There’s no denying it: The most valuable thing on your computer or network is your data. Without it, there’s really not even a reason to have the thing in the first place. You go to lengths to create and store that data, and when you lose it, you go to even greater lengths to recover it. But what can you be doing beforehand to protect your data and your network before panic mode sets in?
Monitor your network
It’s not just about keeping your data protected: It’s about keeping your entire network secure and stable. The healthier your network, the less likely it’ll fail, resulting in a full blown data loss.
Network monitoring companies, like iGLASS Networks whose NOC services provide 24/7 coverage of your networks, servers and critical applications, are a better choice if you need something more robust and don’t have the time to do the manual upkeep yourself. Your downtime will be reduced, and more often than not, they can spot minor bugs quickly to prevent them from escalating into bigger problems that could result in a system crash.
Enhance your security
If you goal is to keep other people out of your data, you need to keep it secure. Set permissions on your files and folders to control who can access what. If multiple people share the same computer, use NTFS permissions to grant access on an individual level.
If you need further security on the file level, add a password to each of your documents. This isn’t a fail-safe method, so if you’re attempting to thwart off hackers, you’ll need to put in place other security setting because they could be easily to crack.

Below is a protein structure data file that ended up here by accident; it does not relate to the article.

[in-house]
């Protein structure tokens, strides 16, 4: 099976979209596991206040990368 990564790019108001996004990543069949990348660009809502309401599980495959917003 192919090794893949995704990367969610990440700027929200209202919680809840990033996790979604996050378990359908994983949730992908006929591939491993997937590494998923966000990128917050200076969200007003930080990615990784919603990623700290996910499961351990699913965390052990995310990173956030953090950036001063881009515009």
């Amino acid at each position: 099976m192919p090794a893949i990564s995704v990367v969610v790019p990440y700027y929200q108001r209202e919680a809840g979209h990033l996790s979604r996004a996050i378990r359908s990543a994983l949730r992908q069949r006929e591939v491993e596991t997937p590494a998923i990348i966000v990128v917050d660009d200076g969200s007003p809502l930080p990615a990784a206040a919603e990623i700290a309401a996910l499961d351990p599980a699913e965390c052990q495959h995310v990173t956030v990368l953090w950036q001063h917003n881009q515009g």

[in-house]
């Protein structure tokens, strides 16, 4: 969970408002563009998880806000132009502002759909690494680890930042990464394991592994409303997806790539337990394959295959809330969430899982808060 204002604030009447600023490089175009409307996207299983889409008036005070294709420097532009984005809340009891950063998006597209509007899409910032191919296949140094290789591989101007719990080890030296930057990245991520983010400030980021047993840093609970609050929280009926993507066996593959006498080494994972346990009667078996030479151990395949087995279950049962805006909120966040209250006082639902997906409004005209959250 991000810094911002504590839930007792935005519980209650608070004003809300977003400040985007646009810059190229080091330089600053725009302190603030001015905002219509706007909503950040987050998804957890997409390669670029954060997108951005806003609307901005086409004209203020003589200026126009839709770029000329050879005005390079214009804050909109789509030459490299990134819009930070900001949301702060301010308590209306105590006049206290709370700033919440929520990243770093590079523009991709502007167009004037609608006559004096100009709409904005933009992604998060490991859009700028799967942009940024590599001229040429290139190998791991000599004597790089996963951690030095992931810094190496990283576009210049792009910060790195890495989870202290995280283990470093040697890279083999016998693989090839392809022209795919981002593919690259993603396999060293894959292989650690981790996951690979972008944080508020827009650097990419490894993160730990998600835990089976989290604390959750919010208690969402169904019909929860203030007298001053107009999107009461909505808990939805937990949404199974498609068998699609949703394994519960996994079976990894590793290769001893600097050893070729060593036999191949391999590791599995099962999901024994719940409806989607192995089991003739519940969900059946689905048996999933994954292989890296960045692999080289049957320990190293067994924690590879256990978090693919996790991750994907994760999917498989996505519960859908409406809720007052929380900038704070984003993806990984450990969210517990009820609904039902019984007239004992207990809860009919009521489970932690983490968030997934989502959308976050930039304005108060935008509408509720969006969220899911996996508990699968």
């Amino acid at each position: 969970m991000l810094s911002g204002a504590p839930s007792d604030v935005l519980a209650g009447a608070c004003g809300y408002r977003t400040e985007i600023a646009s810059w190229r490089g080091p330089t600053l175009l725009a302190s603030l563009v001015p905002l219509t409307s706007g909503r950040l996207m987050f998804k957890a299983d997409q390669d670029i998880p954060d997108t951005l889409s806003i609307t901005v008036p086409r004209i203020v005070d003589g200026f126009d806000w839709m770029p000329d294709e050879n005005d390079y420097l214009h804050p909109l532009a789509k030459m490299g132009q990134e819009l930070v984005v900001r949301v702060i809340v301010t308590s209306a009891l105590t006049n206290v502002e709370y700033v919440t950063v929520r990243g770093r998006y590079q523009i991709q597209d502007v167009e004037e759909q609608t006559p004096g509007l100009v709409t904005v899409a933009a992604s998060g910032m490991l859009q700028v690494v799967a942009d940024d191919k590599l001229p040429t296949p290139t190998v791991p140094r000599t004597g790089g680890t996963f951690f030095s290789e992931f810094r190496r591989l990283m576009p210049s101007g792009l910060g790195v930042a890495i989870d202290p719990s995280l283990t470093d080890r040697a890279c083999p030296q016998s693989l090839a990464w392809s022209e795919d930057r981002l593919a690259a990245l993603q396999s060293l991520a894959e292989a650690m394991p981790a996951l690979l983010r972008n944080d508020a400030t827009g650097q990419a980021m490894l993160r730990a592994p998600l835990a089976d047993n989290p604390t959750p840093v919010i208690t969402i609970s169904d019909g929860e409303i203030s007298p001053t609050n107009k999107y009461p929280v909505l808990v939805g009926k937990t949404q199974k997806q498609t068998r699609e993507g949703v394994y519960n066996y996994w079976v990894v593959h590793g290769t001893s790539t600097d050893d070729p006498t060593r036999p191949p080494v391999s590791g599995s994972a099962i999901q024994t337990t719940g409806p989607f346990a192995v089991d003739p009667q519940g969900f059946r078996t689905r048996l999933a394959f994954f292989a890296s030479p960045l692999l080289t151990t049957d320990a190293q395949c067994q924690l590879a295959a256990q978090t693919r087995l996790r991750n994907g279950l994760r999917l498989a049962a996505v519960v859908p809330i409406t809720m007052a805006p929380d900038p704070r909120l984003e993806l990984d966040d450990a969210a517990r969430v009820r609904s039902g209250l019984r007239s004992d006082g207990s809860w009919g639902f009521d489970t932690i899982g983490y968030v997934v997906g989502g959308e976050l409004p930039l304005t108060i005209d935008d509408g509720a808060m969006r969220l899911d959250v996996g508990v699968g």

If you’re sending and receiving data, you also need to increase its security in transit. Having secure wireless networks and using IP security will keep help keep it confidential.
Back it up early and often
No matter the lengths you go to protecting your data and your computer, the fact of the matter is that things break. Computers die; laptops get stolen; networks crash. Things just happen. And the best medicine for security is keeping records and copies of your data external to all of your devices. PC Mag has a great list of online backup services that will host your information far away from the originals so if something does happen that wipes our entire building, your copies are protected. How often you should backup will vary based off the complexity and the amount of your data. If you’re working with files that change consistently, you’ll want to back up at least every night.
Protecting your data isn’t an all eggs in one basket tactic. Just securing your files and folders or just having network monitoring isn’t going to prevent your data from ever been lost. The best solution will be covering your bases across the board so you’re not relying too strongly on one because what would happen if that fails, too?